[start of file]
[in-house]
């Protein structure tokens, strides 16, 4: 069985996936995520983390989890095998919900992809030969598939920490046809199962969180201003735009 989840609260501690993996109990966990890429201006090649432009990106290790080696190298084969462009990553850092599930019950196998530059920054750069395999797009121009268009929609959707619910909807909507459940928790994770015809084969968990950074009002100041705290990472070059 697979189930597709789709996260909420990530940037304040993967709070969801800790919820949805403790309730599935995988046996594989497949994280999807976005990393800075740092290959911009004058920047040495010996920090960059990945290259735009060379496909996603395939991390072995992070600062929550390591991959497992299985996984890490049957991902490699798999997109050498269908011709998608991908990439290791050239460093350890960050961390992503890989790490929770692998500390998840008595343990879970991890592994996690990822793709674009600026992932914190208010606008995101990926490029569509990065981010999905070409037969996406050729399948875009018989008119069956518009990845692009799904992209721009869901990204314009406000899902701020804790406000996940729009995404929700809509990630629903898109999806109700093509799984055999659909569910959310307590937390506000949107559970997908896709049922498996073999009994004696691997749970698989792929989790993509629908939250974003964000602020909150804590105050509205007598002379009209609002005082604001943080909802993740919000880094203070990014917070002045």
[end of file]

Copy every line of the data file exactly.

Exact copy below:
[in-house]
């Protein structure tokens, strides 16, 4: 069985996936995520983390989890095998919900992809030969598939920490046809199962969180201003735009 989840609260501690993996109990966990890429201006090649432009990106290790080696190298084969462009990553850092599930019950196998530059920054750069395999797009121009268009929609959707619910909807909507459940928790994770015809084969968990950074009002100041705290990472070059 697979189930597709789709996260909420990530940037304040993967709070969801800790919820949805403790309730599935995988046996594989497949994280999807976005990393800075740092290959911009004058920047040495010996920090960059990945290259735009060379496909996603395939991390072995992070600062929550390591991959497992299985996984890490049957991902490699798999997109050498269908011709998608991908990439290791050239460093350890960050961390992503890989790490929770692998500390998840008595343990879970991890592994996690990822793709674009600026992932914190208010606008995101990926490029569509990065981010999905070409037969996406050729399948875009018989008119069956518009990845692009799904992209721009869901990204314009406000899902701020804790406000996940729009995404929700809509990630629903898109999806109700093509799984055999659909569910959310307590937390506000949107559970997908896709049922498996073999009994004696691997749970698989792929989790993509629908939250974003964000602020909150804590105050509205007598002379009209609002005082604001943080909802993740919000880094203070990014917070002045």